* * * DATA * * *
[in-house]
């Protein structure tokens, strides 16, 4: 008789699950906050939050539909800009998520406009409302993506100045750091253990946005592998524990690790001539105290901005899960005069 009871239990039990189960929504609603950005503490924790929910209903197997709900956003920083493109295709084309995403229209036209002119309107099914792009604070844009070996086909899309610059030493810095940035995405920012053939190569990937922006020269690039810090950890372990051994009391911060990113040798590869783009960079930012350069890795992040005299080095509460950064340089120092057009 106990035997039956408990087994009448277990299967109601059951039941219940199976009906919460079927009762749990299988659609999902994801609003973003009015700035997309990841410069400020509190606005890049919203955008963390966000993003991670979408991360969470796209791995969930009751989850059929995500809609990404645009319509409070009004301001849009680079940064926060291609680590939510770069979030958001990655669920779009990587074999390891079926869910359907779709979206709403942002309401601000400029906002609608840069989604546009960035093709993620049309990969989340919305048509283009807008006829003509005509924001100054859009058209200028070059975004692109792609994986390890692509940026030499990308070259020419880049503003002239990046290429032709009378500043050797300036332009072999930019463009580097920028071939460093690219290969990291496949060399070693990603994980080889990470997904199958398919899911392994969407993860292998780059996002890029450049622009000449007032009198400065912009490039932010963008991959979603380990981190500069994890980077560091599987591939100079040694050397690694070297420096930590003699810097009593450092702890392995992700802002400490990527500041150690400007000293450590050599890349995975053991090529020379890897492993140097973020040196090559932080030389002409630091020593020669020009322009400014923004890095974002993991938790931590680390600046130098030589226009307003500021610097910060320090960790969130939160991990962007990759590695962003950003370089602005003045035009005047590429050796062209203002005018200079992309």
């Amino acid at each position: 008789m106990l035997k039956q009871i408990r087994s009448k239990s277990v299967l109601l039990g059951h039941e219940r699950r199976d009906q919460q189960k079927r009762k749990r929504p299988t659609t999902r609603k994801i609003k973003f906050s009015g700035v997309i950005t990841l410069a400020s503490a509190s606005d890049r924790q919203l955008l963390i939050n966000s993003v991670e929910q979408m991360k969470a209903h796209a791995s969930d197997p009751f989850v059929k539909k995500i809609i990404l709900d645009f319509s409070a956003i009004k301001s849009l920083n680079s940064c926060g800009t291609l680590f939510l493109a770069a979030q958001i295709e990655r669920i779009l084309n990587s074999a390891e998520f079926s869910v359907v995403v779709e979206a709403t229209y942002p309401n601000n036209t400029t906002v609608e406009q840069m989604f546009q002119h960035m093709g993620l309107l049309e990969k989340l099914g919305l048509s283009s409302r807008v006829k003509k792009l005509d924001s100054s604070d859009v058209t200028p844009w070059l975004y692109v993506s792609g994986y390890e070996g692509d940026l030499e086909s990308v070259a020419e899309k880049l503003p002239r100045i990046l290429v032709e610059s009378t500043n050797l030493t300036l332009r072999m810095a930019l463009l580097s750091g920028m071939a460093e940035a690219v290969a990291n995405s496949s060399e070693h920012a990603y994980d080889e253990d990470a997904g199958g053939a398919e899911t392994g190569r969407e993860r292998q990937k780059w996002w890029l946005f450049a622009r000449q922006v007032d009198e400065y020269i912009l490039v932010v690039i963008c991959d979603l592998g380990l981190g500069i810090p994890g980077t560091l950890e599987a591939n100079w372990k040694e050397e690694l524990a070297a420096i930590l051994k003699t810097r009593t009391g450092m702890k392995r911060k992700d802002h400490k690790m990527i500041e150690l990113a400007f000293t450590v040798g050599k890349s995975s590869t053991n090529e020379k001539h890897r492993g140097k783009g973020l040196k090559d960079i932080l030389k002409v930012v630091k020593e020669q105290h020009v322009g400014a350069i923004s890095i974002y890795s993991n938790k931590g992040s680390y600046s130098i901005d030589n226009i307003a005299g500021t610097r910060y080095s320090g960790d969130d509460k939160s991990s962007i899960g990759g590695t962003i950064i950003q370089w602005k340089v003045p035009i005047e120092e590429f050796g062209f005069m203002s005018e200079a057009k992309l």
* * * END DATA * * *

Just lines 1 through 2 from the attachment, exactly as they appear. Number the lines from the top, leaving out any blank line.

[in-house]
């Protein structure tokens, strides 16, 4: 008789699950906050939050539909800009998520406009409302993506100045750091253990946005592998524990690790001539105290901005899960005069 009871239990039990189960929504609603950005503490924790929910209903197997709900956003920083493109295709084309995403229209036209002119309107099914792009604070844009070996086909899309610059030493810095940035995405920012053939190569990937922006020269690039810090950890372990051994009391911060990113040798590869783009960079930012350069890795992040005299080095509460950064340089120092057009 106990035997039956408990087994009448277990299967109601059951039941219940199976009906919460079927009762749990299988659609999902994801609003973003009015700035997309990841410069400020509190606005890049919203955008963390966000993003991670979408991360969470796209791995969930009751989850059929995500809609990404645009319509409070009004301001849009680079940064926060291609680590939510770069979030958001990655669920779009990587074999390891079926869910359907779709979206709403942002309401601000400029906002609608840069989604546009960035093709993620049309990969989340919305048509283009807008006829003509005509924001100054859009058209200028070059975004692109792609994986390890692509940026030499990308070259020419880049503003002239990046290429032709009378500043050797300036332009072999930019463009580097920028071939460093690219290969990291496949060399070693990603994980080889990470997904199958398919899911392994969407993860292998780059996002890029450049622009000449007032009198400065912009490039932010963008991959979603380990981190500069994890980077560091599987591939100079040694050397690694070297420096930590003699810097009593450092702890392995992700802002400490990527500041150690400007000293450590050599890349995975053991090529020379890897492993140097973020040196090559932080030389002409630091020593020669020009322009400014923004890095974002993991938790931590680390600046130098030589226009307003500021610097910060320090960790969130939160991990962007990759590695962003950003370089602005003045035009005047590429050796062209203002005018200079992309």